- Ginger root is a natural remedy for nausea, diarrhea, upset stomach, and indigestion.
- Ginger root extract can be taken in supplement form or fresh ginger added to meals and teas.
- Coriander syrup is effective against migraine pain.
- A method to relieve a headache is to pour hot water over fresh seeds and inhale the steam.
- To increase the effectiveness, place a towel over your head.
Celery or Celery Seed Oil
- Celery can reduce inflammation and lower blood pressure.
- However, pregnant women or individuals with kidney conditions, low blood pressure, taking thyroid medication, blood thinners, lithium, or diuretics should not use celery seed.
Peppermint and Lavender Essential Oils
- Both have a natural numbing and cooling effect that helps relieve headache pain.
- Peppermint oil has also been found to be a natural antibacterial, antiviral, antifungal, antiparasitic, and pain reliever.
- Lavender oil can eliminate nervous tension, enhance blood circulation, and relieve pain.
- Both are effective pain relief tools for headache and migraine sufferers.
- This shrub grows in Europe, some parts of Asia, and North America.
- A study found that individuals who consumed 75 mg of the extract twice daily reduced migraine attacks’ frequency.
- A herb plant whose dried leaves have been found to relieve symptoms associated with headaches, migraines, menstrual cramps, asthma, dizziness, and arthritis.
- Feverfew can be found in supplements.
- It can alter the effects of certain prescription and non-prescription medications.
There is plenty of evidence to support the benefits of healthy nutrition. Combined with a healthy diet and lifestyle, these supplements can help relieve headaches. As with any supplement, talk to a doctor before starting a supplement regimen.
Chiropractic Care For Migraines
Ariyanfar, Shadi, et al. “Review on Headache Related to Dietary Supplements.” Current Pain and headache report vol. 26,3 (2022): 193-218. doi:10.1007/s11916-022-01019-9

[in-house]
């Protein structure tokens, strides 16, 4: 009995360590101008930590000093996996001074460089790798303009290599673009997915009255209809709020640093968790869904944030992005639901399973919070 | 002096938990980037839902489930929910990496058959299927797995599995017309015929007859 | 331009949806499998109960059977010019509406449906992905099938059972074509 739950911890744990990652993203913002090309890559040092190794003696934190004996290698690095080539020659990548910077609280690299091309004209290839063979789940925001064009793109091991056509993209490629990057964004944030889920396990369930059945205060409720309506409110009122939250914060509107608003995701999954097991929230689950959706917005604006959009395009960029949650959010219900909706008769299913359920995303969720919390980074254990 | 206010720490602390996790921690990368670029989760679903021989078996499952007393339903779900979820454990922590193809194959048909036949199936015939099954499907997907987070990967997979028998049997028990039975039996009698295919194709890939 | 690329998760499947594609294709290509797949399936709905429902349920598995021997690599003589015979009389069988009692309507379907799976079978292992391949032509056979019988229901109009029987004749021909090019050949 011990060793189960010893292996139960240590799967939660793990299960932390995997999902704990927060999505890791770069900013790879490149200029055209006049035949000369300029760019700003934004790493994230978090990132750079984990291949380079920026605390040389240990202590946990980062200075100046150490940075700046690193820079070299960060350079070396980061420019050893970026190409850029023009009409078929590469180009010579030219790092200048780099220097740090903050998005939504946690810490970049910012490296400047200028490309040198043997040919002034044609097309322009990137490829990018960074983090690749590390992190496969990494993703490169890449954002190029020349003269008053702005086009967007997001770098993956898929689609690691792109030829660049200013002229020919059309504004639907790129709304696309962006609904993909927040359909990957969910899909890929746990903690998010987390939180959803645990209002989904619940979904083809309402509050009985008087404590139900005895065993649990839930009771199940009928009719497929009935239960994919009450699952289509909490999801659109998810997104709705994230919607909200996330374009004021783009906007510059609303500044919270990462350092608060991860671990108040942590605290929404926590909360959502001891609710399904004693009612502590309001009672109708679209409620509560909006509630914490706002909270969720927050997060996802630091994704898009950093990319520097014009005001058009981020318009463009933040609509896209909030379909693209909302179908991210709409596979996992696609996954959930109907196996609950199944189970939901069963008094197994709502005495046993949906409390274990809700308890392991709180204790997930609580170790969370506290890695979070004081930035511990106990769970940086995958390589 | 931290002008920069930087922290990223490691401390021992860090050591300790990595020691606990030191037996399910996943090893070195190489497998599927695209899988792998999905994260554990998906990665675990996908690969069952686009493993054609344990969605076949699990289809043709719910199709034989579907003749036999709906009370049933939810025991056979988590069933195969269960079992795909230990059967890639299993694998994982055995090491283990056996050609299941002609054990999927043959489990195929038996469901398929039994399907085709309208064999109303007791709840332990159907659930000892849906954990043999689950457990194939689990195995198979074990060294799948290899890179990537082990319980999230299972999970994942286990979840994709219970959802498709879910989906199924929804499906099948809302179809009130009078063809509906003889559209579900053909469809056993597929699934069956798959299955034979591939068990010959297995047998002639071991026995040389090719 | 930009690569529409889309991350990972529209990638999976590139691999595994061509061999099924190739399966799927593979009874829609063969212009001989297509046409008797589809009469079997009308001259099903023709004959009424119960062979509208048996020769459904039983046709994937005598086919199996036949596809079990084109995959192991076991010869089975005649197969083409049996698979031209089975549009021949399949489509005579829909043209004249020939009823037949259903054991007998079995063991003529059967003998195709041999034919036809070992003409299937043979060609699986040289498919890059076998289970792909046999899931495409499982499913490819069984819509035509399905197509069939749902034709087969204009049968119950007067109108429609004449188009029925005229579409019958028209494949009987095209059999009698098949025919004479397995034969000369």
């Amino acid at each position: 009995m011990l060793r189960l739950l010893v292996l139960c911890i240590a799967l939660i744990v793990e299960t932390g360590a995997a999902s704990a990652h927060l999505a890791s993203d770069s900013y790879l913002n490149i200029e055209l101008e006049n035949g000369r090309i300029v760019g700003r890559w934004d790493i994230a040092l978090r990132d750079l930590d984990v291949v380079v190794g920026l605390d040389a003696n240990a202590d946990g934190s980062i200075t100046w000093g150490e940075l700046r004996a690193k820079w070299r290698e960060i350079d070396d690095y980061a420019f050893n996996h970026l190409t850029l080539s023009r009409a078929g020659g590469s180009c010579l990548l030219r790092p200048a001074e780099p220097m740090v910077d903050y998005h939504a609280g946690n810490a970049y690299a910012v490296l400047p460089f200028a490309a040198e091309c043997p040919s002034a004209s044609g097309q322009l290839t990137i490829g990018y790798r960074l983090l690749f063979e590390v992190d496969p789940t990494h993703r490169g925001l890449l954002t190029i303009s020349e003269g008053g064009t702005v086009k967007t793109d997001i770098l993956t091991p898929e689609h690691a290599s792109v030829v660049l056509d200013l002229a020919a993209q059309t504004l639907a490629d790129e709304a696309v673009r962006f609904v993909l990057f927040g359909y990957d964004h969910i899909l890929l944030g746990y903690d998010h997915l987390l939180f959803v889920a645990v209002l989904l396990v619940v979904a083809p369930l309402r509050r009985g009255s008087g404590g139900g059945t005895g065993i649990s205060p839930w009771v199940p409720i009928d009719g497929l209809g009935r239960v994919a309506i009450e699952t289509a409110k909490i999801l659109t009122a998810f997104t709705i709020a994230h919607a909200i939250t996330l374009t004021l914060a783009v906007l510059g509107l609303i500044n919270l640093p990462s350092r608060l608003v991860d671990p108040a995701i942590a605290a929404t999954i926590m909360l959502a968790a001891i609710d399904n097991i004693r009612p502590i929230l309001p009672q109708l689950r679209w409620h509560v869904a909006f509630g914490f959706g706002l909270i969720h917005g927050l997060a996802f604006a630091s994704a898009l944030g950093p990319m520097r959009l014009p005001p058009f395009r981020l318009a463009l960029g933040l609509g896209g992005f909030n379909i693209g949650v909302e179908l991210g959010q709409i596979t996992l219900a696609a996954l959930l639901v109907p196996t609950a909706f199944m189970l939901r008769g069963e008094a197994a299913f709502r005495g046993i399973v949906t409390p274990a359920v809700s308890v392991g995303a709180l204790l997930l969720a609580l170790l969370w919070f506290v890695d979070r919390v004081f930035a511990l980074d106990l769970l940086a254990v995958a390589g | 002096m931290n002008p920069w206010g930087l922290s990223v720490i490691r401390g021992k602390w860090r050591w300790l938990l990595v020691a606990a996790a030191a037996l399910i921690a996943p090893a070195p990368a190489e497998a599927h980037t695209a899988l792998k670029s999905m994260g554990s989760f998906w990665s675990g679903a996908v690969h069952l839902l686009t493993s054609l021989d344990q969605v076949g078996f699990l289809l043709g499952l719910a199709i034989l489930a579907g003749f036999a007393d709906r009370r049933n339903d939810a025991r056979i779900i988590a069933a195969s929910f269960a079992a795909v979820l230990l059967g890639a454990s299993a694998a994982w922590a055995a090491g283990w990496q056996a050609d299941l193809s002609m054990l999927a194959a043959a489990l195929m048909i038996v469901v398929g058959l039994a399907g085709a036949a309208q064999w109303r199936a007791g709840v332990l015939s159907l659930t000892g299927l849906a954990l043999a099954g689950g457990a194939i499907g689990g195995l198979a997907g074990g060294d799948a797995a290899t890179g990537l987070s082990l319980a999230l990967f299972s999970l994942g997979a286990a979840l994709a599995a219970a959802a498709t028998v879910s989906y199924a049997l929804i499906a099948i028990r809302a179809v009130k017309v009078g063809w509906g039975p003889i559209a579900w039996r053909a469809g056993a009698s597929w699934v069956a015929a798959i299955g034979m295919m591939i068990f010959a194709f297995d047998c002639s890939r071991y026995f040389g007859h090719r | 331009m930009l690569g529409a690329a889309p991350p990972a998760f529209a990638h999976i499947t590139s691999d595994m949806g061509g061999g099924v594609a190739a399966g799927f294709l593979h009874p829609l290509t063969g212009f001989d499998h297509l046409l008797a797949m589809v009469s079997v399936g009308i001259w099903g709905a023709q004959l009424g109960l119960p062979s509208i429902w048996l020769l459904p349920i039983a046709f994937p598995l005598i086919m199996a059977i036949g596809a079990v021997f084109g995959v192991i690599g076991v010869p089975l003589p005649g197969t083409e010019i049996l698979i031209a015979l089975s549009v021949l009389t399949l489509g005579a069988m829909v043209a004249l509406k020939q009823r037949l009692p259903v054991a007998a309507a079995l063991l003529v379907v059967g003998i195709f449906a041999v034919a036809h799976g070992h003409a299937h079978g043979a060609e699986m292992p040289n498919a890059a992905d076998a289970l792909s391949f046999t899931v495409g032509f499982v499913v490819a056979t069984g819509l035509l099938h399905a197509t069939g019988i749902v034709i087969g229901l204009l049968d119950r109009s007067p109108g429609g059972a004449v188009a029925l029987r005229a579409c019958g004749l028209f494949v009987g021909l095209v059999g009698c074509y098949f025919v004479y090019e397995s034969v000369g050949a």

Bryans, Roland, et al. “Evidence-based guidelines for the chiropractic treatment of adults with headache.” Journal of Manipulative and physiological therapeutics vol. 34,5 (2011): 274-89. doi:10.1016/j.jmpt.2011.04.008
Diener, H C et al. “The first placebo-controlled trial of a special butterbur root extract for the prevention of migraine: reanalysis of efficacy criteria.” European Neurology vol. 51,2 (2004): 89-97. doi:10.1159/000076535
Kajjari, Shweta, et al. “The Effects of Lavender Essential Oil and its Clinical Implications in Dentistry: A Review.” International Journal of clinical pediatric dentistry vol. 15,3 (2022): 385-388. doi:10.5005/jp-journals-10005-2378
Maier, Jeanette A et al. “Headaches and Magnesium: Mechanisms, Bioavailability, Therapeutic Efficacy and Potential Advantage of Magnesium Pidolate.” Nutrients vol. 12,9 2660. 31 Aug. 2020, doi:10.3390/nu12092660
Mansouri, Samaneh, et al. “Evaluating the effect of Coriandrum sativum syrup on being migraine-free using mixture models.” Medical Journal of the Islamic Republic of Iran vol. 34 44. 6 May. 2020, doi:10.34171/mjiri.34.44
Pareek, Anil, et al. “Feverfew (Tanacetum parthenium L.): A systematic review.” Pharmacognosy Reviews vol. 5,9 (2011): 103-10. doi:10.4103/0973-7847.79105
Skypala, Isabel J et al. “Sensitivity to food additives, vaso-active amines and salicylates: a review of the evidence.” Clinical and translational allergy vol. 5 34. 13 Oct. 2015, doi:10.1186/s13601-015-0078-3
The information herein on "Supplements To Ease Headaches: EP Chiropractic Scientists" is not intended to replace a one-on-one relationship with a qualified health care professional or licensed physician and is not medical advice. We encourage you to make healthcare decisions based on your research and partnership with a qualified healthcare professional.